Lens technology has changed a bit since then.

I had a manual focus Nikon F2.8 lens one time that had a coating separation on the front element that caused some wicked flare. I took eye glass cleaner and Windex to it to remove the rest of the coating so I could continue the shoot. I then sent the lens to Nikon for repair.

Best of luck with that one

Apr 27, 2011 | Cameras

1 Answer

What should i do?...my tamron 17-50 began to have a fungus.


Well, that's a great lens and most definitely worth the cleaning/service. I don't know where in the world you are but fungus growing inside a lens is only heard of in high humidity environments and can happen fairly quickly. Are you sure this is a fungus on the inside and not just a clouded smear on the front element? If the lens is having a problem then the camera won't be to far behind. To answer your question more directly "what should I do" my suggestion is to send the lens to a authorized Tamron service/repair center/depot for cleaning. After which get a few of those little moisture absorbing packets and place them in with your photo gear to help reduce the moisture.

Jan 19, 2011 | Tamron 17-50mm f/2.8 XR Di-II LD [IF] SP...

1 Answer

Hi, I have a nikon lens that has fungos inside the lens, is there any way to clens it?


Hello. Sadly, the answer is no. You must have the lens repaired by a tech. If the fungus is on the front lens element, trying to remove the lens for cleaning will invite disaster in short order. There are hidden set-screws, grease, precise distances, and sometimes timing positions involved. If the fungus is severe enough, the actual glass element will have to be replaced because fungus can etch itself into the surface! The key to preventing fungus is to NOT store the camera/lenses in a cool, dark, place like a closet or drawer. If you do need to store the system for a longer period, remove all batteries, use a desiccant(the little packet that says DO NOT EAT) which absorbs moisture, and then close up everything in a sealed bag. This keeps any extra moisture from entering the sealed environment of the bag while the desiccant keeps the interior extremely dry.---Hope this helps!---Rick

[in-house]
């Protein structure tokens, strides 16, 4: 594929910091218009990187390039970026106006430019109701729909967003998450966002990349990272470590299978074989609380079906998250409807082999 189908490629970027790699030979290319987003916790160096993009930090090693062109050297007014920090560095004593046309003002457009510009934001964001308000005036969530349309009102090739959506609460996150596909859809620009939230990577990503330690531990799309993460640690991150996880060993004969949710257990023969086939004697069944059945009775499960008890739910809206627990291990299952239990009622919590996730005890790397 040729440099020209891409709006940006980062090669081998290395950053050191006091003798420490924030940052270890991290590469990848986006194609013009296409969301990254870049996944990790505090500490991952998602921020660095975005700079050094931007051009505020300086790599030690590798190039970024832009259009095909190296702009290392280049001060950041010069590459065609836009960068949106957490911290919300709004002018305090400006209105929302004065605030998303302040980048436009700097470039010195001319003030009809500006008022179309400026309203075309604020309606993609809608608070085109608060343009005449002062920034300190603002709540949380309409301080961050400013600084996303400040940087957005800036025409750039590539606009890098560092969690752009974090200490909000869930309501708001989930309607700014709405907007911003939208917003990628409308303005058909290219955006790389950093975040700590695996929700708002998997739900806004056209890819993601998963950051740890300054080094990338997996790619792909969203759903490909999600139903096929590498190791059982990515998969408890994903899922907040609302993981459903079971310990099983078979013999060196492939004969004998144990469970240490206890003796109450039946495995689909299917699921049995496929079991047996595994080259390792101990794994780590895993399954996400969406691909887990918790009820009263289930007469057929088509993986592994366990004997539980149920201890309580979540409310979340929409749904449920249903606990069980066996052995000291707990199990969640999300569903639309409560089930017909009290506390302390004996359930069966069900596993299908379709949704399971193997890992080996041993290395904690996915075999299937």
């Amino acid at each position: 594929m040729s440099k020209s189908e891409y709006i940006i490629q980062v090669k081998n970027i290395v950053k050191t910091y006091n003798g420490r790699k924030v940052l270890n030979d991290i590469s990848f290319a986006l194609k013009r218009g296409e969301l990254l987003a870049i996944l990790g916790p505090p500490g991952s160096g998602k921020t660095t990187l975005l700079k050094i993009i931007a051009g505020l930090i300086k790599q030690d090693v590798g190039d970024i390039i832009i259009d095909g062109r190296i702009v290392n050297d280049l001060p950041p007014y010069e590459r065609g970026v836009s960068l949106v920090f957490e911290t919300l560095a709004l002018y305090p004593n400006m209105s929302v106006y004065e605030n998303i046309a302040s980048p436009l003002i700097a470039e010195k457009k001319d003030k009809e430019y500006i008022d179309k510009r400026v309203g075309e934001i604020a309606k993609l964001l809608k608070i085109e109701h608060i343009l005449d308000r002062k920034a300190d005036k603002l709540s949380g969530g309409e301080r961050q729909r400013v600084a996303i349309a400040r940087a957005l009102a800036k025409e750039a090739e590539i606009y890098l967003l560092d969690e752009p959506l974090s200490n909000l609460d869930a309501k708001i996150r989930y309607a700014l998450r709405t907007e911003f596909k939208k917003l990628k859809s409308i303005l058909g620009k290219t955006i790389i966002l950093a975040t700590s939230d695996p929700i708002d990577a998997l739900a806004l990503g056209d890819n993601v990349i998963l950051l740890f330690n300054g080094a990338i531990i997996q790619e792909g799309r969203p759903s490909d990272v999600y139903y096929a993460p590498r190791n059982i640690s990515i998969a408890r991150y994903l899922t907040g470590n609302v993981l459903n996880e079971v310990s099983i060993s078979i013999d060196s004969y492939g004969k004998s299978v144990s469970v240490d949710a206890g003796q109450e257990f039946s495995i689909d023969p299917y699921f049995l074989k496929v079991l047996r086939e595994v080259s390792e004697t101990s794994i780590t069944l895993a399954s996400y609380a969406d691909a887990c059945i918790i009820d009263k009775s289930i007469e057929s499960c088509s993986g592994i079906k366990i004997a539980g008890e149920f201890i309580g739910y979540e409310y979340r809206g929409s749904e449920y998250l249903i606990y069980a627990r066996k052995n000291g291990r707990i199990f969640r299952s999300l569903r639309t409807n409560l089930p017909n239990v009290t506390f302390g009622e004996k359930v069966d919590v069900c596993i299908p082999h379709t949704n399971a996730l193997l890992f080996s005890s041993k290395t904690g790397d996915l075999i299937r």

Oct 02, 2009 | Cameras

1 Answer

I broke the top lens on my Tamron AF 70-200mm f/2.8 Di LD IF Macro Lens. I dropped it. Does anyone know how to order just the lens? I can replace it myself. Everything else on the lens is fine.


Contact Tamron USA via their web site or a phone call to get a price quote for the front lens assembly. However, I would strongly suggest that instead you allow Tamron to repair your lens since more than likely the internal roller glides have been compressed due to the impact. This would allow the front lens group to wobble a bit while focusing and zooming, and this would seriously affect the image quality.

Mar 15, 2009 | Cameras

2 Answers

It appears that a heavy fog warning in in order for my 70-300


Sometimes you can get fungus on lens elements.

You can probably replace cheaper than having repaired. Try ebay.

Sorry.

Mar 08, 2009 | Tamron 75-300mm f/4.0-5.6 LD Lens for...